How Discrimination Nearly Stalled a Dual-Language Program in Boston – The Atlantic

“Dual-language programs have been growing in popularity nationally for several years now, spurred on by demand among native speakers of common languages as well as monolingual English speakers who want all the benefits that come from bilingualism.

In Boston, however, it has taken a long time to get enough people—and the right people—to agree Haitian Creole deserved to join Spanish in the public schools’ dual-language program. And it wasn’t only district administrators who had to be convinced. The Haitian community wasn’t entirely on board, either.

“Brain research has shown people who are bilingual perform better on a range of cognitive tasks, and long-term studies of students in dual-language programs show they score higher than their peers on standardized tests by middle school. When it comes to students who show up to school speaking a language other than English, dual-language programs that pair English with their native language have been the only ones shown to remove stubborn achievement gaps between these students and their native-English-speaking peers, according to the leading dual-language researchers Virginia Collier and Wayne Thomas.”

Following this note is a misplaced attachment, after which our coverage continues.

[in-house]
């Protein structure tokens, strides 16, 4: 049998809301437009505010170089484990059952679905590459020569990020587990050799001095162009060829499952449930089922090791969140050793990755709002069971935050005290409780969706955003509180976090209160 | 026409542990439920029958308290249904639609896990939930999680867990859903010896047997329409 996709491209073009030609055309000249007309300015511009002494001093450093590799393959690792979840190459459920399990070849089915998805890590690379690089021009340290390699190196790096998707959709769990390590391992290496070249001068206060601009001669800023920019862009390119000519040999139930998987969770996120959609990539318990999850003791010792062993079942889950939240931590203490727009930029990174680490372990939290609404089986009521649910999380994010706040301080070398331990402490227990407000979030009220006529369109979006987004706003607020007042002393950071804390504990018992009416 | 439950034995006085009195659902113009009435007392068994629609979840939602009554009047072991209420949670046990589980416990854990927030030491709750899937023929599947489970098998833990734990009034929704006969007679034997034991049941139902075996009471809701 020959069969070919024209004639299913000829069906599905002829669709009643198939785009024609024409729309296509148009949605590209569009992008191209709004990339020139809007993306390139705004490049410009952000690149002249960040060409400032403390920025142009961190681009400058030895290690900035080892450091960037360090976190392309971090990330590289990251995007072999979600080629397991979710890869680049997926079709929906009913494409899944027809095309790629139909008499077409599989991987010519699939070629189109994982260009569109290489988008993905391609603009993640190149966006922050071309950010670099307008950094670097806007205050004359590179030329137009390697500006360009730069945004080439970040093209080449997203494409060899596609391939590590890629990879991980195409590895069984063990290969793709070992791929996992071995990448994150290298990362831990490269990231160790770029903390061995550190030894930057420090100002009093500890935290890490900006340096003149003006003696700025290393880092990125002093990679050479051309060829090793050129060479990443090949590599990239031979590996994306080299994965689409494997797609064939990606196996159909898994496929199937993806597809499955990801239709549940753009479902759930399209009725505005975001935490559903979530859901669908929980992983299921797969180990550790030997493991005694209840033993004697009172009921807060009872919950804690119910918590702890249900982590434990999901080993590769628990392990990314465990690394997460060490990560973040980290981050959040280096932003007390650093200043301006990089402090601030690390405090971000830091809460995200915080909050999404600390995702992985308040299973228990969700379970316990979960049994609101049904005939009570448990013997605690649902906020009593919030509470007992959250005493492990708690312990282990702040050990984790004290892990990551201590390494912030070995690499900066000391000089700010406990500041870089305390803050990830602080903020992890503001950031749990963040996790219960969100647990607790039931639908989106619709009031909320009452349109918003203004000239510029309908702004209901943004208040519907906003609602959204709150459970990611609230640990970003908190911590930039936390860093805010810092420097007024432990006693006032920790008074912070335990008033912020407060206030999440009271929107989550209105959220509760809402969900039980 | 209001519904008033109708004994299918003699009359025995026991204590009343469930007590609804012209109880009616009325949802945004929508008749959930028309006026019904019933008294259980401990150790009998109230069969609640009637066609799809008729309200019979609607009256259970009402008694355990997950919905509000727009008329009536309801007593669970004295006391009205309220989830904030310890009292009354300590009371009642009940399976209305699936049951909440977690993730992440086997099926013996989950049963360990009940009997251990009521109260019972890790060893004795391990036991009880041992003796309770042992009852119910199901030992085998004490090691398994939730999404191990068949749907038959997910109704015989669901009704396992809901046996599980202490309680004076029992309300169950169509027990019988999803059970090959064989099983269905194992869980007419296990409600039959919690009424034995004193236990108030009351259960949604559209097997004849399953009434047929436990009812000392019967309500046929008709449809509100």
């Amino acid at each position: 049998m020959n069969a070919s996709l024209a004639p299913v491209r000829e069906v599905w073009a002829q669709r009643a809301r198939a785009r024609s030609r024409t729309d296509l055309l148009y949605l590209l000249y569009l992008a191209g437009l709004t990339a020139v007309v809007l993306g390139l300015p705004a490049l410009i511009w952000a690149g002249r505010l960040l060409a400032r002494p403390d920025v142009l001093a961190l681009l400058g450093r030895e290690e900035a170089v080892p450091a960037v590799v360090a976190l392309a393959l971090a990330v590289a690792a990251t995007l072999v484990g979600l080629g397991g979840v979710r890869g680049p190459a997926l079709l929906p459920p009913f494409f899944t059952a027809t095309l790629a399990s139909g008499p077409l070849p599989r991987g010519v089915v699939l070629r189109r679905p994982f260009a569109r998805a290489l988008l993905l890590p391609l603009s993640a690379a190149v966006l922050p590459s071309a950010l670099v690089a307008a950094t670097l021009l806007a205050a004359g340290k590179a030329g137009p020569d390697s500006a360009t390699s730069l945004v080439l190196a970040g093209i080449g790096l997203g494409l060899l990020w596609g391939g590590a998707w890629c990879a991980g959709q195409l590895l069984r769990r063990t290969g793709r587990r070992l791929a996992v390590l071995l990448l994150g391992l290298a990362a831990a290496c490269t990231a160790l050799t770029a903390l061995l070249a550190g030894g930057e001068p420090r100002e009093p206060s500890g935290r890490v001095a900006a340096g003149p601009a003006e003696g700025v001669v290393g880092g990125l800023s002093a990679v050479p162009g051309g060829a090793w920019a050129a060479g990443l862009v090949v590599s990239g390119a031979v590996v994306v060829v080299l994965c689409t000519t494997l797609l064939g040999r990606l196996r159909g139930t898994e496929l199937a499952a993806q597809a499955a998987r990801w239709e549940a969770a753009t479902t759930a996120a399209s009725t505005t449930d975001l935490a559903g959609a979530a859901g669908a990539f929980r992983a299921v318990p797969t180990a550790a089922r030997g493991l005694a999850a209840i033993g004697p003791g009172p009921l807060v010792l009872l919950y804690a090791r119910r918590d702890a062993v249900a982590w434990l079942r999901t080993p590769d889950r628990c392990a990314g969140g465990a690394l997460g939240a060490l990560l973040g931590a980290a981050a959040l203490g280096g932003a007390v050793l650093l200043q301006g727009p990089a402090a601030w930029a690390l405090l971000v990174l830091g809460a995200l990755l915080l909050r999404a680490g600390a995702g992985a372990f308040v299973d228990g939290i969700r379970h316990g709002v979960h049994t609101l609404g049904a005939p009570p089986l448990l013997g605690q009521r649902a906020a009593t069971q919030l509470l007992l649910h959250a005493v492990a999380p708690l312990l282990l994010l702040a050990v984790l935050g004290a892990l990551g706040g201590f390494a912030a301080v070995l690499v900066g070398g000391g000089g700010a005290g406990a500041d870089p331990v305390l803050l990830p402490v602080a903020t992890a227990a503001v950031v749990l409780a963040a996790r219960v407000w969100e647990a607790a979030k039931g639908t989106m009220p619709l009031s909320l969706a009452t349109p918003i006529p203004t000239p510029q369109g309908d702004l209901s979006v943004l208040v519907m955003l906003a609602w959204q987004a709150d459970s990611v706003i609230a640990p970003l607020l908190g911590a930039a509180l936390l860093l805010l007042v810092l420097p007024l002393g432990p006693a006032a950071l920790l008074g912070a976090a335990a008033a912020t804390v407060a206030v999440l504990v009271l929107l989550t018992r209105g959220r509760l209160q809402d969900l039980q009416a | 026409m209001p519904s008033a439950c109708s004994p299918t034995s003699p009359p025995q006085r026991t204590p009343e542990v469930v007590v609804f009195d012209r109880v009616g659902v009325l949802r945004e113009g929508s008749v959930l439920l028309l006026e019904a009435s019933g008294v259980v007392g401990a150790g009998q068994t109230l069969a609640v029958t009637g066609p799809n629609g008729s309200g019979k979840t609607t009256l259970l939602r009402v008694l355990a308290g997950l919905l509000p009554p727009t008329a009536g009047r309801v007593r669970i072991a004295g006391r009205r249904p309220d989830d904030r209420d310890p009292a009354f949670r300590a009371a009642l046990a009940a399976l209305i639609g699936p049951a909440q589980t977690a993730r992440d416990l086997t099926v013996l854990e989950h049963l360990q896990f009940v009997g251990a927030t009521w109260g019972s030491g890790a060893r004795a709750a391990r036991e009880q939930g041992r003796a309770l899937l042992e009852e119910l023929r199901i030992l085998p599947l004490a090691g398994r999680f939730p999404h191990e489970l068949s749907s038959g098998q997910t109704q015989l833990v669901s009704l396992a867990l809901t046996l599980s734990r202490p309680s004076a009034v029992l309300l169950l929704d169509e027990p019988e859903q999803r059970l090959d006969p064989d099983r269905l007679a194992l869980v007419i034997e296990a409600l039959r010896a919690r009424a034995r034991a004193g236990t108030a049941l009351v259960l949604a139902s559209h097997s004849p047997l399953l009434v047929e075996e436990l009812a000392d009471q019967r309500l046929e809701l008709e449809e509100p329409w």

Source: How Discrimination Nearly Stalled a Dual-Language Program in Boston

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Multilingual people make better employees because their brains are structured differently — Quartz

“When speakers from different language backgrounds work together using a common language, they draw on subconscious concepts that lie below the surface of the language they happen to be conversing in.

For example, in the German mind, the English word “put” conjures up different images: “legen” means to lie horizontally, “setzen” to make something sit, and “stellen” to stand something vertically. Each of these meanings automatically gives the German speaker access to new ways of approaching a practical problem. In this way, using different languages in collaboration may lead to new connections being made, especially when dealing with complex tasks.”

Source: Multilingual people make better employees because their brains are structured differently — Quartz